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Behind the Scenes in Conservation: Summer of Cats

by Conservation

4/6/2016

conservation , cats , works on paper , paper conservation , prints , behind the scenes

 

In preparation for the Cincinnati Art Museum’s summer of cats, our paper conservator is treating the 1956 color etching Cat with the Tuft by French artist Johnny Friedlaender.  The print was dry mounted to an acidic cardboard backing.  It was attached to the mount soon after it was made, so the extra support of the backing board was unnecessary.  The dry mount adhesive was degraded enough that it separated easily from the cardboard by using a thin knife to split the two layers.  It was more tightly adhered to the print, so more care was needed to remove it without pulling paper fibers from the back of the sheet.  Several solvents were tested using different methods of application, but in the end our paper conservator decided that it would be safer to use heat to soften the adhesive.  With the dry mount tissue removed, the next step will be to remove residual adhesive from across the back of the print.  Organic solvent vapors will be used to soften the adhesive before the conservator gently thins it with a scalpel.  The print was also glued to a window mat early in its life, so glue and paper remnants from that attachment will be removed, as well.  This is a case where the framer could have been much less aggressive and would have saved the print from the stress of conservation treatment.  The Cat with the Tuft will be on view with other 20th century prints in the exhibit Modern Cat beginning June 18.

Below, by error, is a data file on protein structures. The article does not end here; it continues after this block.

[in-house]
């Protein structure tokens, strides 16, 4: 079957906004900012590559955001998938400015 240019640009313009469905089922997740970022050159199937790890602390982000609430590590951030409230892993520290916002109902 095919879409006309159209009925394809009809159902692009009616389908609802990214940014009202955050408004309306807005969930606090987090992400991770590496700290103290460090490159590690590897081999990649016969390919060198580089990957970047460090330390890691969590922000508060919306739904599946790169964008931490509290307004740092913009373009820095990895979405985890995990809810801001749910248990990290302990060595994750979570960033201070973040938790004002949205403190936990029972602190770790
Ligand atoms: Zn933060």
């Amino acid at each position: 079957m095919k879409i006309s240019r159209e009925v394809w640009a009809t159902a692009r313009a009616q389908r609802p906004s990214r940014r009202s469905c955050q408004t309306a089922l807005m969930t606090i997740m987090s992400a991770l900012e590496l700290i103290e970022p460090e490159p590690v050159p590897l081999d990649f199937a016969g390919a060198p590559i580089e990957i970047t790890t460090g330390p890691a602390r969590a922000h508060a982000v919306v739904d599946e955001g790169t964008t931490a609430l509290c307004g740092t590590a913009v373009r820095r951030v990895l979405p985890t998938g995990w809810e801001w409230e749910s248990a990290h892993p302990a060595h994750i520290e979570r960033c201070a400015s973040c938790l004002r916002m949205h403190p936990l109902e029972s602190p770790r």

1956.285, Johnny Friedlaender (French, b.1912, d. 1992), Cat with the Tuft, 1954, color etching, 19 x 15 5/16 in., Gift of Albert P. Strietmann